Health Canada offers guidance on how to test homes. The website suggests using a long-term exposure test for a minimum of three full winter months (90 days or more) between October and April. This is the time of year when we, especially Canadians, spend the most time indoors. It is also when radon in our homes, schools and workplaces will peak.
Today, a long-term “alpha track” radon gas test kit will run for about $60 (including cost of the device, postage and lab fees).
Our lab’s radon testing campaign — now called “Evict Radon” — has expanded throughout Alberta. The aim is to understand what specific home metric(s) actually correspond to a higher radon reading — so we can develop innovative solutions.
In just a single month, more than 6,000 Albertans have signed up, and the study remains open until the end of January 2018. Evict Radon has been an incredible success story, and is making Albertans leaders in radon awareness for Canada.
Health Canada also offers information on home remediation and pegs the cost of remediation between $1,500 and $3,000, although this can be less depending upon how radon is entering the home.
In some cases, where the home has radon levels only slightly higher than the limit of 200 Bq/m3, very cheap to free steps can be taken to reduce levels into a safer range.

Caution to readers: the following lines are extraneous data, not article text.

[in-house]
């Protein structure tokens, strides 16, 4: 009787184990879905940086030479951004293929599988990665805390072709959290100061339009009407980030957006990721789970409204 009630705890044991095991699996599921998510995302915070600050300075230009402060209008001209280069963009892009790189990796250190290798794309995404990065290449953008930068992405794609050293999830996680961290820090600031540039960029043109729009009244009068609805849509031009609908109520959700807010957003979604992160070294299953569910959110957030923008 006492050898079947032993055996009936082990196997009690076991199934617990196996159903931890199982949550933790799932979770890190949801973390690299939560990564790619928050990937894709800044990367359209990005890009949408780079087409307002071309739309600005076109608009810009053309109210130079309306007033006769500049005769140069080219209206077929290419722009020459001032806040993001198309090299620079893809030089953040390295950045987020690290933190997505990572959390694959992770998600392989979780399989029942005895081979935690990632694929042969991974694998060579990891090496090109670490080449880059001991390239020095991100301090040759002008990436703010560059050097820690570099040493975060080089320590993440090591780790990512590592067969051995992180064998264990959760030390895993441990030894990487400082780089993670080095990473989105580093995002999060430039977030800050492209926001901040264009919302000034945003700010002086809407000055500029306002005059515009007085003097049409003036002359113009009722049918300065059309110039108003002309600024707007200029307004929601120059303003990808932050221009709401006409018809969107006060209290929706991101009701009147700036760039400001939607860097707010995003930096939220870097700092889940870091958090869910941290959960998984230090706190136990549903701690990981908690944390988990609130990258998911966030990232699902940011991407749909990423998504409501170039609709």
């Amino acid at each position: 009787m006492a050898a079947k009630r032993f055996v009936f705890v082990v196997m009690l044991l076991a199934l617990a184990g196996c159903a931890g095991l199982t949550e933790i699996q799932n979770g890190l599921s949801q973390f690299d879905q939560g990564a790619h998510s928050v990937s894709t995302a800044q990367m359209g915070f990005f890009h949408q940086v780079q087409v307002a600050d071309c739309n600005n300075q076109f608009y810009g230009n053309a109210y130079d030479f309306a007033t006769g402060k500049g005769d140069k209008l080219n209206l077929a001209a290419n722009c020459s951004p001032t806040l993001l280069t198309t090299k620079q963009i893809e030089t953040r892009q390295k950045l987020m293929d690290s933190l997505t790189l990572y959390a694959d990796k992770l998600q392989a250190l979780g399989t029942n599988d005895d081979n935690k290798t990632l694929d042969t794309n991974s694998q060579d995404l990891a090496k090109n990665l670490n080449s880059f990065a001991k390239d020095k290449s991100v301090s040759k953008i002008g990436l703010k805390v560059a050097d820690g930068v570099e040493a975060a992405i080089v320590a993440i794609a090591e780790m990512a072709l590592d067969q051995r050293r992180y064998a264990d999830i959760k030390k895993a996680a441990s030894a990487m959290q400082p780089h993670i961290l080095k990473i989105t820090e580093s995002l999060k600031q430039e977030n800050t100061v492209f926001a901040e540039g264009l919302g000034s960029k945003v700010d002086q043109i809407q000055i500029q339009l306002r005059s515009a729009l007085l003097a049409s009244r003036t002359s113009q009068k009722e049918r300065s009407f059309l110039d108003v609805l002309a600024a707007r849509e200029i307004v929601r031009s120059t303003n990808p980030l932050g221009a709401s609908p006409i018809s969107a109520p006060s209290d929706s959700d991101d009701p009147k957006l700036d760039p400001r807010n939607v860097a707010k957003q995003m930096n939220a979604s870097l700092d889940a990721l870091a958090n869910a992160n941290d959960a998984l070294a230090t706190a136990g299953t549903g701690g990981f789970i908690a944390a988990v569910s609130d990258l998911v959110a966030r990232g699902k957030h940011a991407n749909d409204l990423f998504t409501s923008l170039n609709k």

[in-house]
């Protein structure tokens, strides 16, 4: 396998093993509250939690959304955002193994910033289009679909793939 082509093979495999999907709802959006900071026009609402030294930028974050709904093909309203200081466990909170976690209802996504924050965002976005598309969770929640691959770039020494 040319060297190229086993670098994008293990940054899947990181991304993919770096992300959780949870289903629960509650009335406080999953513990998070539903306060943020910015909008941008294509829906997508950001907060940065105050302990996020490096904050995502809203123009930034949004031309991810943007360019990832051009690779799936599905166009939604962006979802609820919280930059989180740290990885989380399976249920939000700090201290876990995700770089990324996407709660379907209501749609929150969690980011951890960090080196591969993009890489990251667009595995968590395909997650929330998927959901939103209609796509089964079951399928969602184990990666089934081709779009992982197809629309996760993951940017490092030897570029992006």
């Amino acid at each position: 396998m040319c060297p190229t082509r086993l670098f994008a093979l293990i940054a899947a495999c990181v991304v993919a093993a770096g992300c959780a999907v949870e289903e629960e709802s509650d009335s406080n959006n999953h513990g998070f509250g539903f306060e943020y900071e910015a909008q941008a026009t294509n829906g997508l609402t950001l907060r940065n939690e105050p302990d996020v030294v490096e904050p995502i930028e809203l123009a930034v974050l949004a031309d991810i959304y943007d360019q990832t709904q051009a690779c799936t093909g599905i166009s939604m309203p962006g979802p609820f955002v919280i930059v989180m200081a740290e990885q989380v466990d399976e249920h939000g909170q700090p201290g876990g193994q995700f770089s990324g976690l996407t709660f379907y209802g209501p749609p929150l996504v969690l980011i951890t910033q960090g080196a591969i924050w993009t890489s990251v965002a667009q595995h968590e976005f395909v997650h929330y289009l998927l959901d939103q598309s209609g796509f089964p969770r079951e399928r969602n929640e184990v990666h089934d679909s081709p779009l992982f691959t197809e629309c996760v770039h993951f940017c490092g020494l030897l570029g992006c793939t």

When mitigating, it is important to choose a knowledgeable professional — someone with Canadian National Radon Proficiency Program (C-NRPP) certification — as a lot of building science expertise is required to effectively reduce radon.
While my own home tested below Canada’s maximum acceptable limit for radon gas, my sister’s house was not so lucky. Thankfully, she was quickly able to mitigate her home very effectively using a process called sub-slab depressurization — essentially preventing radon from entering the property in the first place and making it safe for her and her young family.
Children most at risk
In Canada, there has been a low-level awareness of the radon issue for some time.
The science has advanced now to the point where we know it is a major public health issue, and one that is very preventable.
Based on this science and the motivation of lawmakers to preserve health, the first ever Albertan Radon Awareness and Testing Act (Bill 209) has passed third reading within the legislature and now only awaits royal assent.
When it comes into effect within the next year, this act will make it mandatory for childcare facilities to ensure our children are not exposed to radon. This is critical, as our children remain the most at risk from radon exposure over their lifetimes.
Indeed, radon awareness is advancing faster and faster every year. I imagine we will reach a point within the next five to 10 years when people will simply consider radon testing normal — while preparing a house for sale or after a major home renovation.
I hope that, a generation from now, Canadians are no longer walking into cancer clinics to be told they have lung cancer (with all the heartache, pain and worry that entails) from an entirely preventable source and one that takes so little to test and evict from our lives.
Let’s all work together to Evict Radon.
Aaron Goodarzi, Assistant Professor and Canada Research Chair for Radiation Exposure Disease, University of Calgary. This article was originally published on The Conversation. Read the original article.